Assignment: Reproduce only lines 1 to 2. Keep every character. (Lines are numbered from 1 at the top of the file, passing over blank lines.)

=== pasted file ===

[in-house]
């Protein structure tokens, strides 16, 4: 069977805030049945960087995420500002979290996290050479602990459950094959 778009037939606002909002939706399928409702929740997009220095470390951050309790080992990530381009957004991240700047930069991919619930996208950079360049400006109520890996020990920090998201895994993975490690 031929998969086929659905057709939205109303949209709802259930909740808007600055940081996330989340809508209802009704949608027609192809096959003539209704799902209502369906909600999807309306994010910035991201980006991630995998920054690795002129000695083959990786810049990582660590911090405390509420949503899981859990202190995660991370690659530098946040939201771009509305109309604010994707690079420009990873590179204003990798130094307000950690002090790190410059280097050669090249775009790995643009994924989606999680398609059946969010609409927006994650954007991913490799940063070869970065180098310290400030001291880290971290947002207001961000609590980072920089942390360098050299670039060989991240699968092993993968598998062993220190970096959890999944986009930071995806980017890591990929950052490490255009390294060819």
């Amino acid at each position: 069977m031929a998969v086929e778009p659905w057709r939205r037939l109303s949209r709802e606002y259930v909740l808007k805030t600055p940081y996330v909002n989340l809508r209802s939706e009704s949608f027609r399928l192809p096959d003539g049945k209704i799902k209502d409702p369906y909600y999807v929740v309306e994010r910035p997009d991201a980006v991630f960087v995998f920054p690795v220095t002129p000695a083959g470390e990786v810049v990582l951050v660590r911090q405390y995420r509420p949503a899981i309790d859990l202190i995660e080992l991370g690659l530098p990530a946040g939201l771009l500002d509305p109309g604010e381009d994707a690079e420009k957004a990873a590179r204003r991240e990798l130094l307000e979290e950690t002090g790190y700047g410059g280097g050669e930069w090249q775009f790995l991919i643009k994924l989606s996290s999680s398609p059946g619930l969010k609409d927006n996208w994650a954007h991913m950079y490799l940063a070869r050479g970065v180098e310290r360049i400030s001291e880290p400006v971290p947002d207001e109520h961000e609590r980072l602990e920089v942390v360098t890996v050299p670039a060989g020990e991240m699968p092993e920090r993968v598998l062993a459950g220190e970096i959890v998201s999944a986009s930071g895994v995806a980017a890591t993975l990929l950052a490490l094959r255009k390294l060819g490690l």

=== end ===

[in-house]
């Protein structure tokens, strides 16, 4: 069977805030049945960087995420500002979290996290050479602990459950094959 778009037939606002909002939706399928409702929740997009220095470390951050309790080992990530381009957004991240700047930069991919619930996208950079360049400006109520890996020990920090998201895994993975490690 031929998969086929659905057709939205109303949209709802259930909740808007600055940081996330989340809508209802009704949608027609192809096959003539209704799902209502369906909600999807309306994010910035991201980006991630995998920054690795002129000695083959990786810049990582660590911090405390509420949503899981859990202190995660991370690659530098946040939201771009509305109309604010994707690079420009990873590179204003990798130094307000950690002090790190410059280097050669090249775009790995643009994924989606999680398609059946969010609409927006994650954007991913490799940063070869970065180098310290400030001291880290971290947002207001961000609590980072920089942390360098050299670039060989991240699968092993993968598998062993220190970096959890999944986009930071995806980017890591990929950052490490255009390294060819």